Okay, so this feature I’ve named “Photography Philosophy” was supposed to be a feature that I would post every Friday. However I was extremely busy yesterday and didn’t get round to posting. Just as well really as the decision for which photograph to post proved a difficult one. For me personally, photography is a key part (if not THE most important aspect) of the fashion industry. Without famed photographers such as Nick Knight (Which I will later talk about) Patrick Demarchelier, Mario Testino and Annie Leibovitz, we would see fashion in the same way as we do today.
Although my interest in photography lies mainly in the area of fashion, the photo I will “philosophically” analyse is one of Nick Knight’s phenominally minimalistic frames which he took for the Natural History Museum in London, 1993. The photo in question is simply of a plastic cup, which for many is simply “just a plastic cup”. But from a photography/philosophical perspective, the object in question is more than just a white, sort-of-cylindrical object which enables us to (cheaply, I might add) drink out of. It is a symbol.
For me personally, the cup personifies us as a greedy-western-world-humanity that takes the simple things in life for granted. It signifies the way in which we brush off the more meaningful aspects of people and materialistic objects. A plastic cup is something that we all recognise as a cheap, easily-disposable, doesn’t-matter-if-it-breaks object that can be replaced with a “drop of a hat”, “click of the fingers” etc etc. However, the lonesome cup represents the fact that we are ironically alone in our materialistic ways. You may think that I’m just going on about “just a plastic cup”, but in all honesty, think about all the disposable things we have in our everyday lives, all the things that can be replaced. If you took all of those things out of your home, room, wherever they may be kept, what would you have left? I’m not just talking about shoes and handbags. I’m talking about cars, houses, photographs. We take such things for granted. If we’d never had plastic cups in the first place, there would be something else in its place that would be just as disposable.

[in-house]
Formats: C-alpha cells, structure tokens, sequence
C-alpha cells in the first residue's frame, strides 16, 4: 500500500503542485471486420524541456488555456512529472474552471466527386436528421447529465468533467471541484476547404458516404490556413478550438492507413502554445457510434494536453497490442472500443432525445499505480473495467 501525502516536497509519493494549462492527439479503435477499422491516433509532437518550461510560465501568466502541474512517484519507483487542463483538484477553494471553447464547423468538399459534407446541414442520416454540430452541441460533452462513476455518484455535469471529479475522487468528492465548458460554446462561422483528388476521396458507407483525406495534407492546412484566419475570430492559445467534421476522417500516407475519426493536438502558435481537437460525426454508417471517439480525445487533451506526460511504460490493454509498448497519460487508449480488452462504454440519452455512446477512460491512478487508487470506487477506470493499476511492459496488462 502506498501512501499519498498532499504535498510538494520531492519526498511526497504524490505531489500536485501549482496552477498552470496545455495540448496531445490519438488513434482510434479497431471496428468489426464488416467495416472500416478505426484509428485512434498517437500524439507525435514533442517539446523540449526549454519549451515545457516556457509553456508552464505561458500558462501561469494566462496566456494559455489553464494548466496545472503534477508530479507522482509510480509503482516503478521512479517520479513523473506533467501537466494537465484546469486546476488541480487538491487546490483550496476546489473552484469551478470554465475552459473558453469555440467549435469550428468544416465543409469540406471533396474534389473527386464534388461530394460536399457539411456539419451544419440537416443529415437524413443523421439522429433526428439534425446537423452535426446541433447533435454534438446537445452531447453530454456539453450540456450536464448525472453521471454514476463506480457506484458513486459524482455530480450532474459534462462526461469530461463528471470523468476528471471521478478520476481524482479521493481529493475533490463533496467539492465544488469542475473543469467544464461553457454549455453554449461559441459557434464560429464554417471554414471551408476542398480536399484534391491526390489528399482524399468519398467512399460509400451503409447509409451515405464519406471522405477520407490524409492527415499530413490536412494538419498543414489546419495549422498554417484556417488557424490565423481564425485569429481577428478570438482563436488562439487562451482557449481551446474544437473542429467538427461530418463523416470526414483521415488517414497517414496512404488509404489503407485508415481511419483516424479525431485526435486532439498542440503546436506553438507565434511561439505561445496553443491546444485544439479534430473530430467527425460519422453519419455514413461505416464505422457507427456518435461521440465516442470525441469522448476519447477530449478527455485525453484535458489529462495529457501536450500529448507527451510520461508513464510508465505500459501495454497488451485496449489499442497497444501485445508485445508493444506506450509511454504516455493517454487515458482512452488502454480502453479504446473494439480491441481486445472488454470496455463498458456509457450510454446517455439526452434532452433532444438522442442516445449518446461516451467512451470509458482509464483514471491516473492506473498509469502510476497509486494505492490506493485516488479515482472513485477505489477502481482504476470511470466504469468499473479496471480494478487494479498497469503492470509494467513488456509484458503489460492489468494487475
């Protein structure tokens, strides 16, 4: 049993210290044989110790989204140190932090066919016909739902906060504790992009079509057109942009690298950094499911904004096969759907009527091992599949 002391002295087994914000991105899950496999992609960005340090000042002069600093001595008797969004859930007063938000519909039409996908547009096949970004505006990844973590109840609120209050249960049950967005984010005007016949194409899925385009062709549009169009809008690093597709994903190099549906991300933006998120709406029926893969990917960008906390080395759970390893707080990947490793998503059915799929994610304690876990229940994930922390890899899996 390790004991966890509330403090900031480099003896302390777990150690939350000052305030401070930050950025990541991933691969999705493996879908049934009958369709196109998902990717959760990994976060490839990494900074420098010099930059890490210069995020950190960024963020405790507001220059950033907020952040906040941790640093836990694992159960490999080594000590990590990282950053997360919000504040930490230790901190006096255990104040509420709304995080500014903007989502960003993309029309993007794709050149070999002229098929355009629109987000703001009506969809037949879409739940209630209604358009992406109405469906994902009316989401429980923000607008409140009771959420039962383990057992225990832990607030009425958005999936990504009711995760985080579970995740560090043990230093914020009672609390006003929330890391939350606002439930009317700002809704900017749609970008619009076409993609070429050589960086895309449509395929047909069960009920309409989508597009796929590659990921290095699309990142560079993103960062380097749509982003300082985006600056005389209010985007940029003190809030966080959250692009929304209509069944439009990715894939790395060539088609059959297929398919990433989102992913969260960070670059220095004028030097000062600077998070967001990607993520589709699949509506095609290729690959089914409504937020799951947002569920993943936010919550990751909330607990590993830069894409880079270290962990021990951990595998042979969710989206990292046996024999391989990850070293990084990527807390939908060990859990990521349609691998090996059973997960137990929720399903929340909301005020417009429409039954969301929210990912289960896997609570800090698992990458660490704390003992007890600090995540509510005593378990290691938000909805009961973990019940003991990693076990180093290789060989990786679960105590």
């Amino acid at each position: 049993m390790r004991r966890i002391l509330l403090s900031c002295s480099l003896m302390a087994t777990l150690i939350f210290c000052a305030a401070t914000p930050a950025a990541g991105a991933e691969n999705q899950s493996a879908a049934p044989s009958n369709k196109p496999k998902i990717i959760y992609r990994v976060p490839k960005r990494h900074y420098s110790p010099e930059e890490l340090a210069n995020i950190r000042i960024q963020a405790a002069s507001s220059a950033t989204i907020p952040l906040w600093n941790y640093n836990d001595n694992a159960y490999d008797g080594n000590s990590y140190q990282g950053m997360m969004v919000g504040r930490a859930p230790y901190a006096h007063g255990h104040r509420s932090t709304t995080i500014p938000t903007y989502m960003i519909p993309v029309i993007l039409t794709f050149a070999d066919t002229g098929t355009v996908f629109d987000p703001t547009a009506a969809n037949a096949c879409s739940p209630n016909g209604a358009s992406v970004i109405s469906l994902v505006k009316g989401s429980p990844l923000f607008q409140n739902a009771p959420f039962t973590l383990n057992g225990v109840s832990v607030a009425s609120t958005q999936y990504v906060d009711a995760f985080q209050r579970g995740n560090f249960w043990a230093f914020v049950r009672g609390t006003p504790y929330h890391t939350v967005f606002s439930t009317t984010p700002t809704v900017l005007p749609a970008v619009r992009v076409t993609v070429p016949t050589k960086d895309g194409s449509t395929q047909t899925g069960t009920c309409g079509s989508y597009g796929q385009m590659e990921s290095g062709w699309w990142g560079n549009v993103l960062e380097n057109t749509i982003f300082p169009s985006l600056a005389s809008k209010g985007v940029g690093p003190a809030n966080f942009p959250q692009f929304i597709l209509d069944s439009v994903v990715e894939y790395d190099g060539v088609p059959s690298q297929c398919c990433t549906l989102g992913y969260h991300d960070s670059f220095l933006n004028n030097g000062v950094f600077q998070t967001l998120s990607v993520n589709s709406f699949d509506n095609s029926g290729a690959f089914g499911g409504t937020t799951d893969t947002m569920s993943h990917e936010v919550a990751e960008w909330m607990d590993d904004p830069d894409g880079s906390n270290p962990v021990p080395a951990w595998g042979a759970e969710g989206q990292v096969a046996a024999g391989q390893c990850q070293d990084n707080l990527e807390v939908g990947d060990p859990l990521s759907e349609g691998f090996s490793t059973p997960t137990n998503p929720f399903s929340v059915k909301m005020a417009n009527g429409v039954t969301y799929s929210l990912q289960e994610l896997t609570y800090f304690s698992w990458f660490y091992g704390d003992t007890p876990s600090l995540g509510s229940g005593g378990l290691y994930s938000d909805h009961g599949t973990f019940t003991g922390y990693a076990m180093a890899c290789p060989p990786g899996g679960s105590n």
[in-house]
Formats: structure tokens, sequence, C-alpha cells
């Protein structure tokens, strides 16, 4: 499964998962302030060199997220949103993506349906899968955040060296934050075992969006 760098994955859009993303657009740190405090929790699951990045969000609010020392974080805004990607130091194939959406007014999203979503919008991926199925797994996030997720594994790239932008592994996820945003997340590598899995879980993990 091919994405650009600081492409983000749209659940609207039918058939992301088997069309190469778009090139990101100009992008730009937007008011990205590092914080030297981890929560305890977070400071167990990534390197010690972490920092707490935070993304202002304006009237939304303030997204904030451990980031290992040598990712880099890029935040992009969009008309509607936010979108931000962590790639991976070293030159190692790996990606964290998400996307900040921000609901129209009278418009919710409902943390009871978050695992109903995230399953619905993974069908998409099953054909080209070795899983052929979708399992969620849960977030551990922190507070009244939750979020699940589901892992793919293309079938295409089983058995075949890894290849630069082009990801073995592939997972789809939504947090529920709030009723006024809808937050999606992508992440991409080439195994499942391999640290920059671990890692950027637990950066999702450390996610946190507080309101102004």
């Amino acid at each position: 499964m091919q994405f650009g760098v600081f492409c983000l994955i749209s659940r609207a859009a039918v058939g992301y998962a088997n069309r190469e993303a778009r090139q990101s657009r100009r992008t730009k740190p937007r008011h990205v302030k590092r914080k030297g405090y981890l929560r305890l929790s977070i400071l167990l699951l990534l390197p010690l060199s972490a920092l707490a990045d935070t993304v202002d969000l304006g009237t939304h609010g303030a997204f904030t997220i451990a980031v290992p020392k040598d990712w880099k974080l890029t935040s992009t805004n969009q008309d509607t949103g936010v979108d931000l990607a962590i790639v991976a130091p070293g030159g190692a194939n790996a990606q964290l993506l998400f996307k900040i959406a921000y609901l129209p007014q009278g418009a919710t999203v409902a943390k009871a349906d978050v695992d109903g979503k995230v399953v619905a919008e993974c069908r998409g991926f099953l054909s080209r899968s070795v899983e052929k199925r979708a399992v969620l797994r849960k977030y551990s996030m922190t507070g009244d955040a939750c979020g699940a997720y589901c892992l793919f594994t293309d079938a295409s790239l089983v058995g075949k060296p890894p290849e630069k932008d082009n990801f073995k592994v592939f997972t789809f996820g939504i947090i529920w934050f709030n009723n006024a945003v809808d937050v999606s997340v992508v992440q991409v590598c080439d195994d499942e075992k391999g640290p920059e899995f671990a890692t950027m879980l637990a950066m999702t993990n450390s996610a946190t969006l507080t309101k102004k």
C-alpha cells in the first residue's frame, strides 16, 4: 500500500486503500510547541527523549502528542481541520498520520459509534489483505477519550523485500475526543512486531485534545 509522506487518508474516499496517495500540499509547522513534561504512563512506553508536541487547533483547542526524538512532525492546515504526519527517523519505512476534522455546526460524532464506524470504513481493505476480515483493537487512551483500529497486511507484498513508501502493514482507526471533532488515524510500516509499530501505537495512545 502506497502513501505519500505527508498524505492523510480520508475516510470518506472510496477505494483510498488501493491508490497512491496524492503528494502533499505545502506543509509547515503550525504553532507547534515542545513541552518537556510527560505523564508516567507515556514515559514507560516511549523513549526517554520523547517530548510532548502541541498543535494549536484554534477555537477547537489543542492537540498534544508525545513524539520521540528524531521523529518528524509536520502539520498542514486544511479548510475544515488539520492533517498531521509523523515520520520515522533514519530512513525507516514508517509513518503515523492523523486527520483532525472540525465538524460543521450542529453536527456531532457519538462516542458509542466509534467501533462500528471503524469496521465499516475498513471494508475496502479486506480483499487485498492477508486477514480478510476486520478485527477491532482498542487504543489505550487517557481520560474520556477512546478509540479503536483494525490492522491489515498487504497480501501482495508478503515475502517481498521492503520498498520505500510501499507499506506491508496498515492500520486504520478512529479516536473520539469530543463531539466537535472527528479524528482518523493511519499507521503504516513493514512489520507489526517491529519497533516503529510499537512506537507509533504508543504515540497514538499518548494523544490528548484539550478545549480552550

Sadly, we live in a disposable world. This we cannot deny. Taking things for granted has become a habit. Something that we are not conscious of, but everyone does, whether we feel guilty or not after we realise the fact is down to personal conscience.
Am I saying that everyone should get rid of everything they own and live a life in poverty? No. Am I saying that I don’t take anything for granted? No. Am I saying that we should live our lives happier, thinking about how lucky we are? Yes.

Some people say that fashion is a frivolous topic. It’s not frivolous, it’s fabulous.


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